The Flaming Lips The Flaming Lips and Heady Fwends
Experimental/Psychedelic Rock | Warner Bros.
The Flaming Lips have been in extra weird mode lately. After a trilogy of optimistic psychedelic pop albums which included The Soft Bulletin, Yoshimi Battles the Pink Robots and At War With the Mystics, they were starting to go a little stale. With 2009’s Embryonic they made a drastic change and returned to their noise rock roots. Since then they’ve continued in the direction of billowing experimentation and overall weirdness. In the last year they have released an EP inside of Gummy shaped fetus, recorded a 24-hour song and collaborated with musicians ranging from Chris Martin of Coldplay to Ke$ha to Yoko Ono/Plastic Ono Band. Their newest release, Record Store Day Exclusive The Flaming Lips and Heady Fwends, is a collaborative LP made up of different sessions from all sorts of expansively different musicians.
This album had every reason to fail. The assortment of musicians is seemingly too random and the question of whether the band themselves have gone off the deep end seems reasonable. Is it even possible for anything coherent to come out of collaboration with this hodgepodge of characters? The Flaming Lips and (their) Heady Fwends scream “YES!” The album is completely focused and creates new ground for the band and the collaborators. It doesn’t sound like a compilation of individual songs written by different people because it has a distinctive style, sound and theme.
Vocalist Wayne Coyne and The Flaming Lips have a distinct vision: the psychedelic doom and gloom of the end of the world. The songs are written in their current style, a progression from Embryonic, and they only use the collaborators’ talents where needed. Some of the contributors don’t make an extra effort to stand out. Bon Iver only echoes Coyne’s vocals on “Ashes In The Air” but he helps set the tone of the post-apocalyptic landscape. Ke$ha and Biz Markie take off running on album opener “2012” screaming about being caught in an acid haze while a robot voice repeats “You must be upgraded” and an electric thunderstorm crushes every beat. The album begins with the lost hope at the end and continues the exploration into psychedelic bleakness.
This is a place where everyone is having a bad trip. Jim James of My Morning Jacket appears on “That Ain’t My Trip,” a song with a disturbing pulsating beat and so much bass feedback it could make the bravest man scream in agony. “Children of the Moon” (featuring indie-rockers Tame Impala) captures the complete loneliness of outer space and while Edward Sharpe and the Magnetic Zeros’ “Helping the Retarded to Find God” is a clear-minded space-out, it still captures the view of the empty and lonely.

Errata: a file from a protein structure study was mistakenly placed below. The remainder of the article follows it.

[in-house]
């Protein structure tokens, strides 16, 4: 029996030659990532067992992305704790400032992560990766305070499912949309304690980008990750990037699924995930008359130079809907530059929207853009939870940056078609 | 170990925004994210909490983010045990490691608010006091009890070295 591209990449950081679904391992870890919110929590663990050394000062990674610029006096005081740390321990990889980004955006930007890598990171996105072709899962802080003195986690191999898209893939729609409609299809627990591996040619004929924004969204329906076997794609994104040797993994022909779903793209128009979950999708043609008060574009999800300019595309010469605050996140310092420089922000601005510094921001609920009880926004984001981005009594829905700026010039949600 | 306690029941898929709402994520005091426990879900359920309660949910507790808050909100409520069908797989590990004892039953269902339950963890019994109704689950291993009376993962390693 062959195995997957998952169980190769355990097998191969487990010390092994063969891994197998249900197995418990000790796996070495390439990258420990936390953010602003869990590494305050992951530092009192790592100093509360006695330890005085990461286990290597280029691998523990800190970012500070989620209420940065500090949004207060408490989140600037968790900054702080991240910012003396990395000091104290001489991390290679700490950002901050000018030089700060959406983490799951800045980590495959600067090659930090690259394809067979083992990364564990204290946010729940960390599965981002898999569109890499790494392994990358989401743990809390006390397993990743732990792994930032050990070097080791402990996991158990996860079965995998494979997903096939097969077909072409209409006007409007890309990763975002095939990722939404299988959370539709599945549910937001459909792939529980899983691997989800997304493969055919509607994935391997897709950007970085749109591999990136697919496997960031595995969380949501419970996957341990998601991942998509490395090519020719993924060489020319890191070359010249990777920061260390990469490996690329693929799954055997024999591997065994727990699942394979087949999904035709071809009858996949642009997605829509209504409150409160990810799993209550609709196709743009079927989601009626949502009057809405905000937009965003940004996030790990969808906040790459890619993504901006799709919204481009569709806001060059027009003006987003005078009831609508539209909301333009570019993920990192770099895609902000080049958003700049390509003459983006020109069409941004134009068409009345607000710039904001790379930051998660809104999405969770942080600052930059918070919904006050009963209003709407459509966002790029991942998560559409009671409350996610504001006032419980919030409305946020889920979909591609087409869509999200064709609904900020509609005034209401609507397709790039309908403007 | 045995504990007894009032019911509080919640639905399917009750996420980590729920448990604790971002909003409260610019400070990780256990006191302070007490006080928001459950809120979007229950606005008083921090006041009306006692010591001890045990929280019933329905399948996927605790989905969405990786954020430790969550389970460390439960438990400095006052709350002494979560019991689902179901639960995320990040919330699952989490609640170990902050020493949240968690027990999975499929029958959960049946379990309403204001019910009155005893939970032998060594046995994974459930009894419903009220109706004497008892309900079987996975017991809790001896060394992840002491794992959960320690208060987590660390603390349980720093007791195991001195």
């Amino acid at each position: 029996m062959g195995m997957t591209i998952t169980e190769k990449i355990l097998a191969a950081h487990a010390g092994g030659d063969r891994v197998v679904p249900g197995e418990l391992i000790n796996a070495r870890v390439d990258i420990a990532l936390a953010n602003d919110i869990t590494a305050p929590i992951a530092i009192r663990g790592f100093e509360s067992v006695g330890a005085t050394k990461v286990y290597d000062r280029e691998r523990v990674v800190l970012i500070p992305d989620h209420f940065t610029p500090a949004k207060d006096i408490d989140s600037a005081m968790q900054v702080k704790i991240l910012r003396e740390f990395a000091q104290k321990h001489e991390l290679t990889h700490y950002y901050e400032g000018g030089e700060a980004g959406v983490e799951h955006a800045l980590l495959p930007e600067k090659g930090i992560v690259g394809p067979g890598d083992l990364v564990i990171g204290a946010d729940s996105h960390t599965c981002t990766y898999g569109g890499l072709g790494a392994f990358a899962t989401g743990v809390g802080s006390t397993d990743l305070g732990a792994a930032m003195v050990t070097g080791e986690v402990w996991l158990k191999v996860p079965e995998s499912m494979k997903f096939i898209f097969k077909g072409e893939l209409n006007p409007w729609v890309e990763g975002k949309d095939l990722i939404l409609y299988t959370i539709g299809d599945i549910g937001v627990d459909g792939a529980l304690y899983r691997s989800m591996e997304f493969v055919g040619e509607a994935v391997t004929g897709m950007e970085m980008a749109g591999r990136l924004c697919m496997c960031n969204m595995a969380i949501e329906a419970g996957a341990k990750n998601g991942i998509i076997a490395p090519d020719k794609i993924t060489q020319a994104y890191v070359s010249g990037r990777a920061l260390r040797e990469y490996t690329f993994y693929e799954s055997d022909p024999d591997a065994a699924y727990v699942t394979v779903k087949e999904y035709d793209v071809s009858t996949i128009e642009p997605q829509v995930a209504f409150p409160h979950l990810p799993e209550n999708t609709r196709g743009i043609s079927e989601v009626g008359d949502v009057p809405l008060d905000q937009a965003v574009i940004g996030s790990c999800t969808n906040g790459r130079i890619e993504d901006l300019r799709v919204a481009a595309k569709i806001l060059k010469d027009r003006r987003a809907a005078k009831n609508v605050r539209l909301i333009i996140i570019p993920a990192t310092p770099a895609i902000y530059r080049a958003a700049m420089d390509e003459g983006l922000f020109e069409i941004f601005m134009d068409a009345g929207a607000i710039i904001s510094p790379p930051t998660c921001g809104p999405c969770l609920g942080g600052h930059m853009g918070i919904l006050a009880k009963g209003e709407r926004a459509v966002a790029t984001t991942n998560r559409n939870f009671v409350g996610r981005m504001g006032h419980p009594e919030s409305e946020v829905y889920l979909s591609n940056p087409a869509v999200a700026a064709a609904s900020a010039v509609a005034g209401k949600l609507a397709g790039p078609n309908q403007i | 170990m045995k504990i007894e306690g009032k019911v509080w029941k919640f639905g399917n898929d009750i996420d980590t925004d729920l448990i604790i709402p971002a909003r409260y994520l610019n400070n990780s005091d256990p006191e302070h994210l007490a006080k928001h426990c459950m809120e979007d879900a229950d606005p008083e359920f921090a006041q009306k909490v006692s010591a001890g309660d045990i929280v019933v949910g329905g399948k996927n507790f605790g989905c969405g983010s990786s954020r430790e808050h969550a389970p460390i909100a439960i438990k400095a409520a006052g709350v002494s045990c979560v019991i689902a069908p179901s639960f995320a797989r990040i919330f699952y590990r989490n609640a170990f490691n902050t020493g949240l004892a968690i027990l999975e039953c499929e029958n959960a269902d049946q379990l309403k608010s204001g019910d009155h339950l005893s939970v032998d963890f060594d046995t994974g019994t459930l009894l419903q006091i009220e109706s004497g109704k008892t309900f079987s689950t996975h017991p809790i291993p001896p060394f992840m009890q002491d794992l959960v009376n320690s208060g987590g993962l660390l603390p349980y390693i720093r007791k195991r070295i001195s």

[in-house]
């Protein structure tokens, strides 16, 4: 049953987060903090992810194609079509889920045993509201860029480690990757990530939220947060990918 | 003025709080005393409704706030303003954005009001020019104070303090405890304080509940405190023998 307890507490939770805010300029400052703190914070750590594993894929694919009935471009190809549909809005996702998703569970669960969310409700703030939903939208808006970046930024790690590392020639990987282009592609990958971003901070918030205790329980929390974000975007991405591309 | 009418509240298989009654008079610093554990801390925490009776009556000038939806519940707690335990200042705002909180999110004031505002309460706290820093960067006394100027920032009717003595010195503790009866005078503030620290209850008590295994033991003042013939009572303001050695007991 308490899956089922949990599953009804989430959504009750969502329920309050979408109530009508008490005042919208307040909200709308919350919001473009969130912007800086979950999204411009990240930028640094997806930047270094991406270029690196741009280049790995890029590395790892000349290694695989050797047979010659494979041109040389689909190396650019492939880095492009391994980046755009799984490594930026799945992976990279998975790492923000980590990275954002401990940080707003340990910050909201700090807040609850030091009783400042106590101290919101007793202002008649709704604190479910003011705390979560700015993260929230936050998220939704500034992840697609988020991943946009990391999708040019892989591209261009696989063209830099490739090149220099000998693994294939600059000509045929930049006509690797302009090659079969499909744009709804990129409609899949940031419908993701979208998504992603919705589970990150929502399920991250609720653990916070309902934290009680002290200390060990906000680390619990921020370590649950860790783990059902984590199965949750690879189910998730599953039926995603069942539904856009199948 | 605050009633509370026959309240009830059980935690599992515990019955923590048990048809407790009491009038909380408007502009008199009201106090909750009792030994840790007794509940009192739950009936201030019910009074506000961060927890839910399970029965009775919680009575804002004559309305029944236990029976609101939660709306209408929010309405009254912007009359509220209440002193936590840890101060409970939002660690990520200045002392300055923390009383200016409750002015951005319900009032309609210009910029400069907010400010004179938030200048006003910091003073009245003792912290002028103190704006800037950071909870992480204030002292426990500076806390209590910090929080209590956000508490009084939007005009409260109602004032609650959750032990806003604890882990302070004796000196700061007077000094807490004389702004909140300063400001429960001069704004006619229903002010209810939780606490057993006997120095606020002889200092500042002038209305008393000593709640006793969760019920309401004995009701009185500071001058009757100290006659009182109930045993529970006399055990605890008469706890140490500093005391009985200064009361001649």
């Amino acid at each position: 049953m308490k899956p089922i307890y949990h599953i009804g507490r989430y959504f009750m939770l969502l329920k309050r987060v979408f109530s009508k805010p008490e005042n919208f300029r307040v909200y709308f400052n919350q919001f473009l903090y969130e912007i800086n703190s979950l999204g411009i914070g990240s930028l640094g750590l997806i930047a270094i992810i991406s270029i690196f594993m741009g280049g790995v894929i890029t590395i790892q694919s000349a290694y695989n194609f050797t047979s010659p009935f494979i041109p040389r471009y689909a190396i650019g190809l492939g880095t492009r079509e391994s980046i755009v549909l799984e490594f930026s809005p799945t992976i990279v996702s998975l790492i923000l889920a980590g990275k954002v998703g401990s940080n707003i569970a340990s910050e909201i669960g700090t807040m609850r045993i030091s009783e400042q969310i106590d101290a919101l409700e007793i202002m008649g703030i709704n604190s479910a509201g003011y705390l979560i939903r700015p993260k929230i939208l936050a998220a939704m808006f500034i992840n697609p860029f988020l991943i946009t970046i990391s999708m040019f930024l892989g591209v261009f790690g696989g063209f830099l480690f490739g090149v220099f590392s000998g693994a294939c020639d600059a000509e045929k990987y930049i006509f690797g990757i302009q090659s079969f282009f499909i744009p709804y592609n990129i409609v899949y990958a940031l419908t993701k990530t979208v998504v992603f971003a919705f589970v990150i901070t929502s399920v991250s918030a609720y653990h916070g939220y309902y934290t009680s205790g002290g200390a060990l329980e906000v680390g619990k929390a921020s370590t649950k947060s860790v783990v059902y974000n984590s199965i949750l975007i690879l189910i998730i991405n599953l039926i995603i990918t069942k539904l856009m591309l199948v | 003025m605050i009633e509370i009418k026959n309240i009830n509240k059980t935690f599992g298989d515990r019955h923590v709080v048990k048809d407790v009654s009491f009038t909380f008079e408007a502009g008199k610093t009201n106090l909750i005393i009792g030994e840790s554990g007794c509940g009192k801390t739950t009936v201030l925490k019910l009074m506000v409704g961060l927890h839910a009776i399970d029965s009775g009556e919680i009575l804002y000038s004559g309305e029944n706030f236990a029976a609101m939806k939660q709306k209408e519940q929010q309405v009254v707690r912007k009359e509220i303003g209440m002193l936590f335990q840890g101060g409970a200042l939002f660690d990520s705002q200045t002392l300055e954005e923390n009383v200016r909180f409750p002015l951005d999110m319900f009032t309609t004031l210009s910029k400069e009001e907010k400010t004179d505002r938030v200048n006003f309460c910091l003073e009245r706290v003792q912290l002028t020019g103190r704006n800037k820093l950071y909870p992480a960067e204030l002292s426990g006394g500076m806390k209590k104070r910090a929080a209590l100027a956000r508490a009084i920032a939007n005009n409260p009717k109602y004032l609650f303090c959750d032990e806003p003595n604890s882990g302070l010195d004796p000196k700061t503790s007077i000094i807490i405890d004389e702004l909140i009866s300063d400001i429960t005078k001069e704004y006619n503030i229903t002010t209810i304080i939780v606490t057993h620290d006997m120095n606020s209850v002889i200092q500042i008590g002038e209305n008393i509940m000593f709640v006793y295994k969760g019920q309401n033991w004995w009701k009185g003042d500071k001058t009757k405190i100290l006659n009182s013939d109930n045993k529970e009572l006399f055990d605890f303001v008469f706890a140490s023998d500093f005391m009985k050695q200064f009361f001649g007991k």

The album revolves around noise artist Lightning Bolt’s “I’m Working at NASA on Acid” as it showcases the major themes of the album. Beginning with an astronaut’s countdown it mesmerizes for a few minutes with a slow acoustic guitar before breaking into colorful psychedelic chaos. This is mission control at its worst, tripping on acid at the end of the world and sending a crew into space out of desperate hope. This is followed quickly by Yoko Ono’s “Do It!” which brings the dire urgency as if she is ultimately daring the end to finally arrive.
With all of these horrifying themes the band also contemplates death and dying. Chillwave artist Neon Indian contributes on “Is David Bowie Dying?” a song that was underwhelming when released on an EP in 2010 but in context with the rest of the Heady Fwends is a fitting addition. The album closes with a piano ballad featuring Chris Martin called “I Don’t Want You to Die.” Here Coyne quotes John Lennon’s “Imagine” but removes its political messages and uses it to express existential fear. “Imagine there’s no heaven/it’s easy if you try” is horrifying with the destruction of the planet; if this is the end of the world, what is next?
One of the main standout tracks is the cover of “The First Time I Ever Saw Your Face” with Erykah Badu. It is gorgeous in a floating about the planet queasiness sort of way. It is one of the only signs of hope on this destructive album, hinting that there still is love at the end of it all.
It is kind of unbelievable that The Flaming Lips have been making music for nearly 30 years. After all of this time they are still experimenting and breaking new ground. If you are ready for this noisy experimentation from one of our generation’s hardest working bands then you’ll love this. Due to its complicated and weird nature it is not an album for everyone. However, if you’re able to embrace the psychedelic dark side then this album will really freak you out in the best possible way.